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MEAM Ph.D. Thesis Defense: “Photophoretic Light-flyers for Mesospheric Applications”

June 16 at 10:00 AM - 11:00 AM

The Earth’s mesosphere plays a crucial role in weather forecasting, environmental conservation, and planetary exploration. However, traditional unmanned aerial vehicles (UAVs) such as balloons or spacecraft face significant challenges when attempting to access this layer. Balloons and airplanes struggle due to the low pressure, while satellites encounter high aerodynamic drag. To overcome these limitations, we have developed a photophoresis-based UAV capable of levitating in the Earth’s mesosphere for an extended duration of days or even months. Photophoresis refers to the movement of small particles suspended in fluids when illuminated by an intense beam of light. This phenomenon can be attributed to a difference in heat exchange of a particle illuminated in gases or liquids. Our research focuses on the levitation of mylar-based light-flyers utilizing the photophoretic force driven by the difference in the thermal accommodation coefficient (TAC). These levitations ultimately occur under light irradiances comparable to natural sunlight (1.36 kW/m2).

Our work encompasses several key contributions. First, we proposed a guideline to minimize the ground effect associated with testing in a vacuum chamber, ensuring realistic performance evaluations of light-flyers. Second, we utilized germanium coatings as selective absorbers to achieve levitation at irradiances as low as 1.5 kW/m2 with minimal ground effect. Third, we revised the previous semi-empirical model that underlies the photophoretic force based on our experimental observations. Finally, we predicted successful levitations of light-flyers in a mesosphere-like environment under natural sunlight, accommodating sub-milligram payloads. Overall, our study represents a significant advancement towards launching long-life UAVs into Earth’s mesosphere, which can offer substantial benefits to atmospheric science.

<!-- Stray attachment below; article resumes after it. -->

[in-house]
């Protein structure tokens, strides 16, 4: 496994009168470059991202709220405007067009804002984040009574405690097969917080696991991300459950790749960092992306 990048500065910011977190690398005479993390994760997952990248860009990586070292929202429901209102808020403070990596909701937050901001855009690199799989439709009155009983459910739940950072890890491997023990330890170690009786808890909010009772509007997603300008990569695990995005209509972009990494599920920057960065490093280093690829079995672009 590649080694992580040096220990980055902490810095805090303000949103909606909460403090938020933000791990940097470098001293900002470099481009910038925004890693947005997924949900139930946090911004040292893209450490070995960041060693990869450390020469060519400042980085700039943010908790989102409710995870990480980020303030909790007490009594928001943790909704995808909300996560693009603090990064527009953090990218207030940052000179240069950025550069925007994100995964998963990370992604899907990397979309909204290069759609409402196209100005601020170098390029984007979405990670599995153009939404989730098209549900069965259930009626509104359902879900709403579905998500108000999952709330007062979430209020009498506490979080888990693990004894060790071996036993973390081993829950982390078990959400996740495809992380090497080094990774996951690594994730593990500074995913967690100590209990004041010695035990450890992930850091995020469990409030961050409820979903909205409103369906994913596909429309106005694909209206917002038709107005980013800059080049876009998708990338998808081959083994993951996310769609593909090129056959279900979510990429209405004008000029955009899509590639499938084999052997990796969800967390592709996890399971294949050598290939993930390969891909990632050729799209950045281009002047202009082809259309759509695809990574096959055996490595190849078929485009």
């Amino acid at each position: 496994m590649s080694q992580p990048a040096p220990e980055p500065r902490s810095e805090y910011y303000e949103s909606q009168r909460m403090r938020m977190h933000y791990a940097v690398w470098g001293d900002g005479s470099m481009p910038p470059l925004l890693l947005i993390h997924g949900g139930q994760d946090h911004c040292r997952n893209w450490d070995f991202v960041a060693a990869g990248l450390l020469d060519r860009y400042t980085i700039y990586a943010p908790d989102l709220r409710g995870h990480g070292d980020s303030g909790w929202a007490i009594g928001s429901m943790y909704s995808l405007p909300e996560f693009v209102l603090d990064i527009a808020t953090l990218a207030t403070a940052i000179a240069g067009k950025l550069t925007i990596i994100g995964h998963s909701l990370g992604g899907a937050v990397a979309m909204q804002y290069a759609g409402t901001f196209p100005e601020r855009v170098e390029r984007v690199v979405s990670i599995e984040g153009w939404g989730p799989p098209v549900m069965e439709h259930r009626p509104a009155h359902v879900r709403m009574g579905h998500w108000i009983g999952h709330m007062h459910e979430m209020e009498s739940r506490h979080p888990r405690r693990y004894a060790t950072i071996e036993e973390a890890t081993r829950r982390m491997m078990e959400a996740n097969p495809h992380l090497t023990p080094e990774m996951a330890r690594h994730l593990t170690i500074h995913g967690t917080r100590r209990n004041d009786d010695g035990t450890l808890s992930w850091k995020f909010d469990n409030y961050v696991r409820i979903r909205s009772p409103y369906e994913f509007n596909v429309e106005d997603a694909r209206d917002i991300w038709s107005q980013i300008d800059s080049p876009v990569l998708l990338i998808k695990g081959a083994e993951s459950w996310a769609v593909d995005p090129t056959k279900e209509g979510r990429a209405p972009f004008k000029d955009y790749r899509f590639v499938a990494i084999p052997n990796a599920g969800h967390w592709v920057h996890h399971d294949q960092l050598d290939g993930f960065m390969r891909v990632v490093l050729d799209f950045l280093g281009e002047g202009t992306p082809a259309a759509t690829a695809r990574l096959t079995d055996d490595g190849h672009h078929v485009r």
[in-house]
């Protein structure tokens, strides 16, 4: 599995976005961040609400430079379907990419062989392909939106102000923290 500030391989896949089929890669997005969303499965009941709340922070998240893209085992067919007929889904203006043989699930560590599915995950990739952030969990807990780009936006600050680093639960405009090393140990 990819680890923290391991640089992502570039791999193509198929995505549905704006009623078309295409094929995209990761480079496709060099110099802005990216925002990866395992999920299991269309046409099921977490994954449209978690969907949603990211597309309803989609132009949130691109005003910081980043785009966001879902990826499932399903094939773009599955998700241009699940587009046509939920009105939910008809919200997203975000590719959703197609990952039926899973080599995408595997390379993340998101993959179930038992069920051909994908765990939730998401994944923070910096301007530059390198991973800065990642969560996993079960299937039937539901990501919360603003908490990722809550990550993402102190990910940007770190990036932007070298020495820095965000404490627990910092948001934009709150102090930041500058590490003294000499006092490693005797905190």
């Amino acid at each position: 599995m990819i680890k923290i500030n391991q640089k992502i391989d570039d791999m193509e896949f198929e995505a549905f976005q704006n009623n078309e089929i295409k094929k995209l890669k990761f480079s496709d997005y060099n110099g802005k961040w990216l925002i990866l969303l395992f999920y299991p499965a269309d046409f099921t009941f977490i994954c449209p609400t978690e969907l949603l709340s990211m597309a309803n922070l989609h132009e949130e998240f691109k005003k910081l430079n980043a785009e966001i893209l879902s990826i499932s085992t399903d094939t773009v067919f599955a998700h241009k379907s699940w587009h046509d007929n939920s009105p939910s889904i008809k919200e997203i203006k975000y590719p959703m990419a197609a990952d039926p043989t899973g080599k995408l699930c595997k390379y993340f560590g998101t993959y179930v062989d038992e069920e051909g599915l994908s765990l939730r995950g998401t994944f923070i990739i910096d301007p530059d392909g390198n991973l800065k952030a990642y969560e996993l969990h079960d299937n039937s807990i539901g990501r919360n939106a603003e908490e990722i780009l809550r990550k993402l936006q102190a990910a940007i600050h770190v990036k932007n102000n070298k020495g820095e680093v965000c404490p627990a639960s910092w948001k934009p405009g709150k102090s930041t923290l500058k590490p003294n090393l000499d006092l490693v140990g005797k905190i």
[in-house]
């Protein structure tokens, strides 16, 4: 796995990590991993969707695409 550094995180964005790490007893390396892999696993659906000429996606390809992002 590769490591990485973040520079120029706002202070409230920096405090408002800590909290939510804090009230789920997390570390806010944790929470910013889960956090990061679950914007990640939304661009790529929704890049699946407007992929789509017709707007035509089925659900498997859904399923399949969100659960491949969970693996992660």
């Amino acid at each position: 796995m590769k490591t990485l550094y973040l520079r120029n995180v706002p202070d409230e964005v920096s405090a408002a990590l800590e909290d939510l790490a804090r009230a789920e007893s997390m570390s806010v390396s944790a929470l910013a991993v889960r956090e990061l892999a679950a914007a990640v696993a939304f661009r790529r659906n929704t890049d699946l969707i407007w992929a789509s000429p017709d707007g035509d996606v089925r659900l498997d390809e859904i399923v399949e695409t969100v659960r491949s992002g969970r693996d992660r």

Zhipeng Lu

Ph.D. Candidate, Department of Chemistry, University of Pennsylvania

Advisor: Igor Bargatin


June 16
10:00 AM - 11:00 AM
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Mechanical Engineering and Applied Mechanics
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Lynch Lecture Hall, Cret Wing, CHEM
231 S. 34th Street
Philadelphia, PA 19104 United States
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